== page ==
From Manassas to Appomattox: Memoirs of the Civil War in America (Google eBook)

Front Cover
J. B. Lippincott Company, 1908 - United States - 698 pages
4 Reviews
  

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Review: From Manassas To Appomattox

User Review  - Fredrick Danysh - Goodreads

Longstreet's memoirs cover his participation in the American Civil War. He has included copies of several letters and orders pertaining to his service under Lee's command. Read full review

Review: From Manassas To Appomattox

User Review  - Pnewk62 - Goodreads

More boring, cover your backside than Grant but a great insight into a war and some of the people. Read full review

Contents

I
13
II
29
III
42
IV
59
V
64
VI
72
VII
81
VIII
103
XXIII
306
XXIV
322
XXV
334
XXVI
346
XXVII
362
XXVIII
385
XXIX
426
XXX
433

IX
112
X
120
XI
141
XII
153
XIII
163
XIV
180
XV
199
XVI
212
XVII
227
XVIII
239
XIX
256
XX
279
XXI
290
XXII
297
XXXI
445
XXXII
461
XXXIII
480
XXXIV
497
XXXV
509
XXXVI
524
XXXVII
542
XXXVIII
551
XXXIX
572
XL
582
XLI
590
XLII
603
XLIII
618
XLIV
632

Common terms and phrases

Popular passages

Page 617 - The results of the last week must convince you of the hopelessness of further resistance on the part of the Army of Northern Virginia in this struggle. I feel that it is so, and regard it as my duty to shift from myself the responsibility of any further effusion of blood, by asking of you the surrender of that portion of the Confederate States Army known as the Army of Northern Virginia.
Page 548 - Resolved by the Congress of the Confederate States of America, That the thanks of Congress are due, and...
Page 203 - The army will resume its march to-morrow, taking the Hagerstown road. General Jackson's command will form the advance, and, after passing Middletown, with such portion as he may select, take the route...
Page 329 - In one word, I would not take any risk of being entangled upon the river, like an ox jumped half over a fence and liable to be torn by dogs front and rear, without a fair chance to gore one way or kick the other.
Page 622 - Then there is nothing left me but to go and see General Grant, and I would rather die a thousand deaths.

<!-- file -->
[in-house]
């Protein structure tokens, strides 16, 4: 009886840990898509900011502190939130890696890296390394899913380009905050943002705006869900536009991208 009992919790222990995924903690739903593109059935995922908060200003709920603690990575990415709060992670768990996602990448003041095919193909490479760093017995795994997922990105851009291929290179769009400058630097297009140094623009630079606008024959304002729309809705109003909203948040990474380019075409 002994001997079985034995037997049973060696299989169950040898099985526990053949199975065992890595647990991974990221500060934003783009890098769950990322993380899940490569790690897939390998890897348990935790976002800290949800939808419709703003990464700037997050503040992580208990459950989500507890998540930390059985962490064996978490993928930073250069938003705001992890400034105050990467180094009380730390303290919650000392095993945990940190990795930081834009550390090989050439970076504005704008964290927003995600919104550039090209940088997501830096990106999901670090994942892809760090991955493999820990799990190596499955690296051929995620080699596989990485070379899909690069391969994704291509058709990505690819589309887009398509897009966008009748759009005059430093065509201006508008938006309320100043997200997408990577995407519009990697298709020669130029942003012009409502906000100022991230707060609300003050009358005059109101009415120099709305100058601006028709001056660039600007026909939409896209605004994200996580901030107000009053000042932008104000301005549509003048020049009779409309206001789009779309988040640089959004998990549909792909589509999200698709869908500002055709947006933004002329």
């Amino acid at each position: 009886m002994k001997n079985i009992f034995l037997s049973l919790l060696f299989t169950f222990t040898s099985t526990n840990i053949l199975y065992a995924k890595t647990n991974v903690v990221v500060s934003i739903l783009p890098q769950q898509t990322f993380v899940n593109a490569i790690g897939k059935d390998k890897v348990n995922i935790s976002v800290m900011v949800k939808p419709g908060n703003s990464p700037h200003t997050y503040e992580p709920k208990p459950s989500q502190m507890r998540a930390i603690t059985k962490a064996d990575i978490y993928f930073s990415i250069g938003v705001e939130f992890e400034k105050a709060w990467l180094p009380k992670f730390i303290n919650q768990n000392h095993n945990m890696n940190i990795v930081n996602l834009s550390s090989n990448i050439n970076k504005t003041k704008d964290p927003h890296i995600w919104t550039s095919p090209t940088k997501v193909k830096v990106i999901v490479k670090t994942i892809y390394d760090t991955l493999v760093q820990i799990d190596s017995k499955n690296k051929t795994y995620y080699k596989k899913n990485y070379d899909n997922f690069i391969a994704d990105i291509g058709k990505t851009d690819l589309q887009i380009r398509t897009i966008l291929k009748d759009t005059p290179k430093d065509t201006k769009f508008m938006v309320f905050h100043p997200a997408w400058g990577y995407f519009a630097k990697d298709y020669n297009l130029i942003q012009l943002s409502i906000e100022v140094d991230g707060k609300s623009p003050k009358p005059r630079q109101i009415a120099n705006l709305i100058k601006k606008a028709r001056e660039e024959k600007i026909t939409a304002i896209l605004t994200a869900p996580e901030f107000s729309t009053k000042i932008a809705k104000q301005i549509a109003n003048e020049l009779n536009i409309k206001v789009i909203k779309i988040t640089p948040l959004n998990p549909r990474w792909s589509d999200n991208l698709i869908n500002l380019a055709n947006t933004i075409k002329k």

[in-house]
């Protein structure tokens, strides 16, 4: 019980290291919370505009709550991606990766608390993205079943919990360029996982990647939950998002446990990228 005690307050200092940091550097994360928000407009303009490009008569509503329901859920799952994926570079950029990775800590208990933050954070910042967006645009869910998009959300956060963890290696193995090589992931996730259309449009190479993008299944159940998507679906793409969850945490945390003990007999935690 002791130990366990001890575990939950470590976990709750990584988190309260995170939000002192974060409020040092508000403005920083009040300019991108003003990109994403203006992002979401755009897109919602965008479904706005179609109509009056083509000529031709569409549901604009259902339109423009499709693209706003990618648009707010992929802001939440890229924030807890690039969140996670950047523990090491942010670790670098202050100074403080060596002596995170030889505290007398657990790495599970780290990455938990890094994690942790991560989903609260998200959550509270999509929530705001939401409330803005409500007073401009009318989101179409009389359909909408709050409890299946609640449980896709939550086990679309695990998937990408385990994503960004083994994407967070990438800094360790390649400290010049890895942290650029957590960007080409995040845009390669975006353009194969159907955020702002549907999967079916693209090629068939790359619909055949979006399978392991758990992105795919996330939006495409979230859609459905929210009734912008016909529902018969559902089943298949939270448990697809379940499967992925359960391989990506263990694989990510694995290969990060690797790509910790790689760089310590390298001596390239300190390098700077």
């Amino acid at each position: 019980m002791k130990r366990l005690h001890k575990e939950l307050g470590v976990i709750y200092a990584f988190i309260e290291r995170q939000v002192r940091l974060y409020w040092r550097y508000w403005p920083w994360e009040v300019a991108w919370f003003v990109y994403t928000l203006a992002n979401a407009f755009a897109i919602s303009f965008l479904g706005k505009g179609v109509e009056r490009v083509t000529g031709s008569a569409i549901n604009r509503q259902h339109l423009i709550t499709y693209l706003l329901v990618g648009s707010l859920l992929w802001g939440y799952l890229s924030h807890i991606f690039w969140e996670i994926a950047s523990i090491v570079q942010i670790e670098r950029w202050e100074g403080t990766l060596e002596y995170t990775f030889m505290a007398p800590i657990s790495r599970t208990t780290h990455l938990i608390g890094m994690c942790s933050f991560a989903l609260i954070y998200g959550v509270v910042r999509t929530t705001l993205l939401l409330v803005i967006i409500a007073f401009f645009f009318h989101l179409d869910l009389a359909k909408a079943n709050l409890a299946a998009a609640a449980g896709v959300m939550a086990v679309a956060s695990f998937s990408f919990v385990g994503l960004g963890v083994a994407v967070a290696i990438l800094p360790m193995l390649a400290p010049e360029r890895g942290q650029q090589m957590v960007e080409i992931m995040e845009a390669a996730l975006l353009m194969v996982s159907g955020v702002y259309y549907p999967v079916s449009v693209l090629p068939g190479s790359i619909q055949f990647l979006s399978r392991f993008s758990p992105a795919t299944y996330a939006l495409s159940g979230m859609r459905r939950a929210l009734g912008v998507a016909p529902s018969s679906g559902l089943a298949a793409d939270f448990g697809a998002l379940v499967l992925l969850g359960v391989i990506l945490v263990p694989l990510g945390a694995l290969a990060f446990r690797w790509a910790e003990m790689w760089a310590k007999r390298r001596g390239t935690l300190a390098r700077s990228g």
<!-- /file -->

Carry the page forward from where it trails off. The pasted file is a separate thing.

Page 203 - General McLaws, with his own division and that of General RH Anderson, will follow General Longstreet; on reaching Middletown he will take the route to Harper's Ferry, and by Friday morning possess himself of the Maryland Heights and endeavor to capture the enemy at Harper's Ferry and vicinity.
Page 620 - I desired to know whether your proposals would lead to that end. I cannot, therefore, meet you with a view to surrender the Army of Northern Virginia : but, as far as your proposal may affect the Confederate States...
Page 620 - GENERAL, I received at a late hour your note of to-day. In mine of yesterday I did not intend to propose the surrender of the Army of Northern Virginia, but to ask the terms of your proposition.
Page 619 - We had, I was satisfied, sacred principles to maintain and rights to defend, for which we were in duty bound to do our best, even if we perished in the endeavour.
Page 584 - ... Sincerely desiring to leave nothing untried which may put an end to the calamities of war, I propose to meet you at such convenient time and place as you may designate, with the hope that upon an interchange of views it may be found practicable to submit the subjects of controversy between the belligerents to a convention of the kind mentioned. In such event I am authorized to do whatever the result of the proposed interview may render necessary or advisable.

Bibliographic information